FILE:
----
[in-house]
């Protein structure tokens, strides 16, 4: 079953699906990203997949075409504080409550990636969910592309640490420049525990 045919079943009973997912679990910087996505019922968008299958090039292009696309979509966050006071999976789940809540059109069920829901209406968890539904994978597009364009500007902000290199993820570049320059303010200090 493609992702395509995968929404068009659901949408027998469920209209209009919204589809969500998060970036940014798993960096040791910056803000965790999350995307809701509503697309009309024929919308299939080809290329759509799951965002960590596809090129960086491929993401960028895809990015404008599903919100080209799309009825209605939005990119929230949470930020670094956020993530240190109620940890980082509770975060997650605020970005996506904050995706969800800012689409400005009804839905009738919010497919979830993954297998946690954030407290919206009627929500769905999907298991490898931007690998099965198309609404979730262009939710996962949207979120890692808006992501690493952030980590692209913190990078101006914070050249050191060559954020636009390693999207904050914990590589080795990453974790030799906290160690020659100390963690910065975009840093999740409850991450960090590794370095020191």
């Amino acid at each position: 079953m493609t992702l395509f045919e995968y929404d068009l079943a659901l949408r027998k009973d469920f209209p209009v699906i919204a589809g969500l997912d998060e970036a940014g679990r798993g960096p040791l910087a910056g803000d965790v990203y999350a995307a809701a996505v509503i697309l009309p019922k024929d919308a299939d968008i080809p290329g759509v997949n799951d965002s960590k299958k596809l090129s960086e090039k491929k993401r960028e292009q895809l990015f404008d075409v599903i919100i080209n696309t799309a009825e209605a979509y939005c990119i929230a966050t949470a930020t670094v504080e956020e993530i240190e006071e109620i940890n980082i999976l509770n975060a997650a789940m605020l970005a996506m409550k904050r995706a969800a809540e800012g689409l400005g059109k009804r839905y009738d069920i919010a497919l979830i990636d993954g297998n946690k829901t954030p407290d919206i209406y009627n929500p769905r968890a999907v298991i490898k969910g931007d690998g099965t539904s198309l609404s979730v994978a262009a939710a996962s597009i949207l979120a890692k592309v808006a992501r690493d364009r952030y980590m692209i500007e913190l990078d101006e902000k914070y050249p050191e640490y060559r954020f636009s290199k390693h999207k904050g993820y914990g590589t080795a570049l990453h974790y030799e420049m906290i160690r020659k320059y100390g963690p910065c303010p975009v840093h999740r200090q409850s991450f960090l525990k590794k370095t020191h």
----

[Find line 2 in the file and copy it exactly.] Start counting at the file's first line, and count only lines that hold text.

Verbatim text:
């Protein structure tokens, strides 16, 4: 079953699906990203997949075409504080409550990636969910592309640490420049525990 045919079943009973997912679990910087996505019922968008299958090039292009696309979509966050006071999976789940809540059109069920829901209406968890539904994978597009364009500007902000290199993820570049320059303010200090 493609992702395509995968929404068009659901949408027998469920209209209009919204589809969500998060970036940014798993960096040791910056803000965790999350995307809701509503697309009309024929919308299939080809290329759509799951965002960590596809090129960086491929993401960028895809990015404008599903919100080209799309009825209605939005990119929230949470930020670094956020993530240190109620940890980082509770975060997650605020970005996506904050995706969800800012689409400005009804839905009738919010497919979830993954297998946690954030407290919206009627929500769905999907298991490898931007690998099965198309609404979730262009939710996962949207979120890692808006992501690493952030980590692209913190990078101006914070050249050191060559954020636009390693999207904050914990590589080795990453974790030799906290160690020659100390963690910065975009840093999740409850991450960090590794370095020191």